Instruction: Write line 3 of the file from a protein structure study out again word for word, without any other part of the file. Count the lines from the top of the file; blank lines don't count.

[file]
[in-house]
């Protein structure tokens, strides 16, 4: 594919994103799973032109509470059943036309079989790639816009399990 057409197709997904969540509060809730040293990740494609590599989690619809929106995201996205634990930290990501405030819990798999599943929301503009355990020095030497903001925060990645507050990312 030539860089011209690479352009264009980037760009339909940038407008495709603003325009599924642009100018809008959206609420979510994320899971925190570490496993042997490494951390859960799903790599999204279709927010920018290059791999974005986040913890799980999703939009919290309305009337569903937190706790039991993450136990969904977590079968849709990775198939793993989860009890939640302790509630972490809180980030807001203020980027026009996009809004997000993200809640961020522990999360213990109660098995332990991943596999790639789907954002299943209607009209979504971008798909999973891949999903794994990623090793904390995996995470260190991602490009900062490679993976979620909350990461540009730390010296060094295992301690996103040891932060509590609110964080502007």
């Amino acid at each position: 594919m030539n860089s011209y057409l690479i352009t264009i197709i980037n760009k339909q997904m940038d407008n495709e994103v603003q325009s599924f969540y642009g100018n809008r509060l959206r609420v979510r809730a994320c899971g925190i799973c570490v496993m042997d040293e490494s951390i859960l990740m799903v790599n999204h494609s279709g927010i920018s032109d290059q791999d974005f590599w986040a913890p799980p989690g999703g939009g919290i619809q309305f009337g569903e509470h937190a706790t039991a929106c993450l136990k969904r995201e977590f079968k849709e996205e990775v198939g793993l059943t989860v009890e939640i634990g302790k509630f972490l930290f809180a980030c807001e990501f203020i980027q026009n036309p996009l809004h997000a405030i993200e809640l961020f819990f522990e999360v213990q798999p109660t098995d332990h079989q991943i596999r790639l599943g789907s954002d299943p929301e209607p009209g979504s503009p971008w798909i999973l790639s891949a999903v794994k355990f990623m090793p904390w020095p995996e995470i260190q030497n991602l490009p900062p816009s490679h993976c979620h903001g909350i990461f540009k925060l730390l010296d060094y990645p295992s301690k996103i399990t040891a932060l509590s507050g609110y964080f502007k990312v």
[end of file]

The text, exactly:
């Amino acid at each position: 594919m030539n860089s011209y057409l690479i352009t264009i197709i980037n760009k339909q997904m940038d407008n495709e994103v603003q325009s599924f969540y642009g100018n809008r509060l959206r609420v979510r809730a994320c899971g925190i799973c570490v496993m042997d040293e490494s951390i859960l990740m799903v790599n999204h494609s279709g927010i920018s032109d290059q791999d974005f590599w986040a913890p799980p989690g999703g939009g919290i619809q309305f009337g569903e509470h937190a706790t039991a929106c993450l136990k969904r995201e977590f079968k849709e996205e990775v198939g793993l059943t989860v009890e939640i634990g302790k509630f972490l930290f809180a980030c807001e990501f203020i980027q026009n036309p996009l809004h997000a405030i993200e809640l961020f819990f522990e999360v213990q798999p109660t098995d332990h079989q991943i596999r790639l599943g789907s954002d299943p929301e209607p009209g979504s503009p971008w798909i999973l790639s891949a999903v794994k355990f990623m090793p904390w020095p995996e995470i260190q030497n991602l490009p900062p816009s490679h993976c979620h903001g909350i990461f540009k925060l730390l010296d060094y990645p295992s301690k996103i399990t040891a932060l509590s507050g609110y964080f502007k990312v």